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Whipple's disease is a rare condition that prevents the small intestines from properly absorbing nutrients. This is called malabsorption.
Causes, incidence, and risk factors
Whipple's disease is caused by infection with a bacteria called Tropheryma whippelii. The disorder mainly affects middle-aged white men.
Whipple's disease is extremely rare. Risk factors are unknown.
Symptoms usually start slowly. Joint paint is the most common initial symptom. After that, often several years later, symptoms of gastrointestinal (GI) infection develop. Other symptoms may include:
Signs and tests
The doctor or nurse will perform a physical exam. This may show:
Tests to diagnose Whipple's disease may include:
- Complete blood count (CBC)
- Polymerase chain reaction (PCR) test to check for the bacteria that causes the disease
- Small bowel biopsy
- Upper GI (viewing the intestines with a flexible, lighted tube in a process called )
This disease may also change the results of the following tests:
People with Whipple's disease need to take long-term antibiotics to cure any infections of the brain and central nervous system. An antibiotic called ceftriaxone is given through a vein (IV). It is followed by another antibiotic (such as trimethoprim-sulfamethoxazole) taken by mouth for up to 1 year.
If symptoms come back during antibiotic use, the antibiotic treatment may be changed.
Your health care provider should closely follow your progress, because signs of the disease can return after you finish therapy. Those who have nutritional deficiencies from malabsorption will also need to take dietary supplements.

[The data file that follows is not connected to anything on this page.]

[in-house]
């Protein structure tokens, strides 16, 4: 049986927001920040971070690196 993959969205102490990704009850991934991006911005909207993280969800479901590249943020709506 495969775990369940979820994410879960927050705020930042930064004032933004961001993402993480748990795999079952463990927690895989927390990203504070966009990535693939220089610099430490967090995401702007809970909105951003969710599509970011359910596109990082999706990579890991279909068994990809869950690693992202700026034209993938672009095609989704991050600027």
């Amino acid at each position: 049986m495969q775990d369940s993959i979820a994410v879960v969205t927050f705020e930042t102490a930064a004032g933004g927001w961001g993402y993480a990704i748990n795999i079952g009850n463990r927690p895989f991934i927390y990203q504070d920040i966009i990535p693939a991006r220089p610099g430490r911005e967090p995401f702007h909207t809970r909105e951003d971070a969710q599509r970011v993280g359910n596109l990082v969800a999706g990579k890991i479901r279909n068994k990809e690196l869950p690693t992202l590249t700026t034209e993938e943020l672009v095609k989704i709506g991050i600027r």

Without treatment, the condition is usually fatal. Treatment relieves symptoms and can cure the disease.
- Brain damage
- Heart valve damage (from endocarditis)
- Nutritional deficiencies
- Symptoms return (which may be because of drug resistance)
- Weight loss
Calling your health care provider
Call your health care provider if you have persistent joint pain, abdominal pain, or diarrhea.
If you are being treated for Whipple's disease, call your health care provider if:
Maiwald M, von Herbay A, Relman DA. Whipple’s disease. In: Feldman M, Friedman LS, Brandt LJ, eds. Sleisenger and Fordtran’s Gastrointestinal and Liver Disease. 9th ed. Philadelphia, PA: Saunders Elsevier; 2010:chap 106.
West SG. Systemic diseases in which arthritis is a feature. In:Goldman L, Schafer AI, eds. Cecil Medicine. 24th ed. Philadelphia, PA: SaundersElsevier; 2011:chap 283.
- Last reviewed on 5/1/2012
- David C. Dugdale, III, MD, Professor of Medicine, Division of General Medicine, Department of Medicine, University of Washington School of Medicine. George F. Longstreth, MD, Department of Gastroenterology, Kaiser Permanente Medical Care Program, San Diego, California. Also reviewed by David Zieve, MD, MHA, Medical Director, A.D.A.M. Health Solutions, Ebix, Inc.
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This page was last updated: April 14, 2014